What else have I done?  The money I did not spend on a publicist I used to sign on with Divalysscious Moms ( that is a site geared to mommies.  Because motherhood is a central them in my book—my protagonist, 35 and single, finds a newborn baby in a subway station and ends up trying to adopt said baby—I thought this targeted approach might work well for me.  I also arranged two readings in my home city—New York—and have approached libraries about their author reading program. Many libraries invite authors to give short talks/readings and these programs may actually be easier to arrange than bookstore signings.  I also assisted the in-house publicist with setting up a blog tour, because that is another way to reach new readers.  And I requested that the publisher make bookmarks showing the cover of the book to use as promotional pieces and giveaways; in fact, I will be happy to send a bookmark to any readers of this blog who would like one!

I know many writers who object to this form of self-promotion, finding it uncomfortable and unseemly, and I understand how they feel.  We writers are often solitary souls, and we spend a lot of time sitting alone in a room—or in a crowded cafĂ©—furiously writing down the stuff that comes into our heads.  So getting out there to beat the drum may feel awkward. 

And yet if we don’t do it, our most precious creations are in danger of being unseen, unread, unloved.  I know this would make me deeply unhappy.  First and foremost, I write for myself, because I need this particular form of expression to organize my inner life and give meaning to my days.  But I would be lying if I said that I didn’t care about being published and read, because I do—very much.  Which brings me back to the dog-and-pony-show. Like it or not, we have to participate; to abstain puts us at a serious disadvantage.  Nor is this really a new phenomenon; Dickens went on reading and speaking tours, as did Dylan Thomas and many other respected and revered writers.  It’s just the conventions that have changed. Instead of book tours, there are more apt to be blog tours.  We reach our readers through electronic means, but they are just as passionate as readers of the past have been.   So it is our job, and even our mandate, to find and connect with them before we can truly touch their hearts.

So many authors, so little time! Networking with fellow writers on the web...

Thursday, October 2, 2014


But before I can make my BIG announcement, I had to make a mess of my blog (not on purpose, of course, but that's what happened...I'm fixing it, don't worry...)

The BB B&B Writers Retreat blog used to live on, now it's back to it's original setting of  All because I have a BIG announcement! And in being excited about said BIG announcement I didn't realize that most - if not all - of the links on my blog are going to be broken!!!

Ugh...I just like making work for myself, I guess...

So I've been doing some B&B cleaning, like making sure all my guests are informed of the URL change. I don't want anyone's interview or guest blog post to end up as a 404 error.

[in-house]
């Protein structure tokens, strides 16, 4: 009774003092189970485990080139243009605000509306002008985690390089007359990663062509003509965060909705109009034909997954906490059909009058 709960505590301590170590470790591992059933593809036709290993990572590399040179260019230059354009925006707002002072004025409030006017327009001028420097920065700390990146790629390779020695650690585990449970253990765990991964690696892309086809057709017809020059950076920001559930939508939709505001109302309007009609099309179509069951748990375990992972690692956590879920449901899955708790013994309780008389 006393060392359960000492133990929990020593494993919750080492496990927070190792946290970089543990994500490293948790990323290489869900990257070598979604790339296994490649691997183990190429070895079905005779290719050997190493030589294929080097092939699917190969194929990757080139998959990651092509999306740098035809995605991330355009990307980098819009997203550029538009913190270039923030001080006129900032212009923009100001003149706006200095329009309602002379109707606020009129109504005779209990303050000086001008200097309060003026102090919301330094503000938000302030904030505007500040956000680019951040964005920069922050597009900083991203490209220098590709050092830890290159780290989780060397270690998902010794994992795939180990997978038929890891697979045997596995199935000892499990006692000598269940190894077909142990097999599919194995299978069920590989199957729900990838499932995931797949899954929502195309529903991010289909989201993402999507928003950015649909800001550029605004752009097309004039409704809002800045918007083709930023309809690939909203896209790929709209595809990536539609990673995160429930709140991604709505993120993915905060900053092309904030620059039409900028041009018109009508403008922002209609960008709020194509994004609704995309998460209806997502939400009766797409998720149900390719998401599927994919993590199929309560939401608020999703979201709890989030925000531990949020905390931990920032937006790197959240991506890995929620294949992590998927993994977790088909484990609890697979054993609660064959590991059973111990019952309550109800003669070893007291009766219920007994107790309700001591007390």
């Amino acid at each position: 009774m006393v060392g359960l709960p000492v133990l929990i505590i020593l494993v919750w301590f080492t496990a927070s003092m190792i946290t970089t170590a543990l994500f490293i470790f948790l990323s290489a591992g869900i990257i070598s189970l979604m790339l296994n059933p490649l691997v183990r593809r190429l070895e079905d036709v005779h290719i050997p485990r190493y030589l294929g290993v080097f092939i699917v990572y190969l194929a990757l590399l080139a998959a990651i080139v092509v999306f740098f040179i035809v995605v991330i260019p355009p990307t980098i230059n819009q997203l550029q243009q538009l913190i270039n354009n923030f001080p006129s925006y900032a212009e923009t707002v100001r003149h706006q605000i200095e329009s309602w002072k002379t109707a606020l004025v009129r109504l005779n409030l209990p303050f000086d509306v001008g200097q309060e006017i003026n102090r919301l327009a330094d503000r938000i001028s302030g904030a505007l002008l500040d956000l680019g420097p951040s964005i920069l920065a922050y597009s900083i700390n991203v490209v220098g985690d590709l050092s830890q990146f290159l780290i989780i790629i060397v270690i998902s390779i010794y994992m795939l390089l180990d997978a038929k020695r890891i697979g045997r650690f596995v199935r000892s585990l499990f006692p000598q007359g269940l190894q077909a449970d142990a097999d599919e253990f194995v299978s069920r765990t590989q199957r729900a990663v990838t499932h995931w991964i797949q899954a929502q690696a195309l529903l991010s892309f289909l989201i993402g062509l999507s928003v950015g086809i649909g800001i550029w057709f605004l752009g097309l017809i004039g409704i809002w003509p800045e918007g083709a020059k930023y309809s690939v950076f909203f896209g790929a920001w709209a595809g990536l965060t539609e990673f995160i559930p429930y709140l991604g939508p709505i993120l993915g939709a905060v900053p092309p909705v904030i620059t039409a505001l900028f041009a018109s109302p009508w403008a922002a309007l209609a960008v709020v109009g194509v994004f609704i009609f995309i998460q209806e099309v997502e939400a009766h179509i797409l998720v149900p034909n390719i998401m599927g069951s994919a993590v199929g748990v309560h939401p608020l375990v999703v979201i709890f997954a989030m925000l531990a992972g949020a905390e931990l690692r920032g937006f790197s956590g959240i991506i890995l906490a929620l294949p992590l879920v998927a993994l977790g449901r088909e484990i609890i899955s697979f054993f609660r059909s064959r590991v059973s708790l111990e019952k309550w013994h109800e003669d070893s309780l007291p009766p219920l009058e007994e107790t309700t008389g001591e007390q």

Oh, the horror. (no joke)

So I gathered up all my guests in one room (one email, really) and boy oh boy, have I had a lot of guests!

So, before my BIG announcement, I'd like to do a montage of sorts of all my past guests because, ultimately, talking writing with other fellow writers is so much more fun than going it alone.

All My far ;)

Sharon Short, author of MY ONE SQUARE INCH OF ALASKA

Gale Deitch also did a guest blog post on "10 Reasons to Self-Publish."

Okay, that's a lot of guests! And a lot of fun getting to know fellow authors and hear about their inner workings. It's been fun, looking forward to a few more appearances before 2014 closes out.



Guest Blogger Kas Thomas asks... "Are You Using the Wrong Strategy on Twitter?"

Monday, September 29, 2014

Good Monday morning, y'all :)

I know, you've got the Monday morning blues and you don't want to hear any chipper voices just yet. But I'm here to tell you, I've got a treat that you're going to like! So, smile :)

Today, we have guest blogger Kas Thomas of And he's here to help you. A Twitter-Guru, Kas has over 275,000 followers and knows how to . This is the PERFECT post for anyone wanting to build a platform and sell their book. We've all been annoyed via Twitter and other social media outlets with over zealous fellow authors selling their books. Only, do any of us really know how to use social media - mainly Twitter - to the best of our advantage? I mean, really, take a moment and ask yourself...

Are You Using the Wrong Strategy on Twitter?
by guest blogger Kas Thomas

The people who write books and blogs about how to market your indie book all say that Twitter and Facebook are important. But they don't provide much in the way of data to back up those assertions. Citing this or that author's success isn't helpful, because what worked for this or that author may not work for you. And anyway, what is the measured cash value of a tweet? What is the value of yea-many-clicks? Where are the numbers? Where are the data?

Unlike certain social media gurus who dispense advice without numbers to back it up, people who make media purchases for a living study numbers intensively. They study click-through rates, conversion percentages, CPM (cost per thousand impressions), analytics of various kinds; it's a science. It all comes down to hard numbers.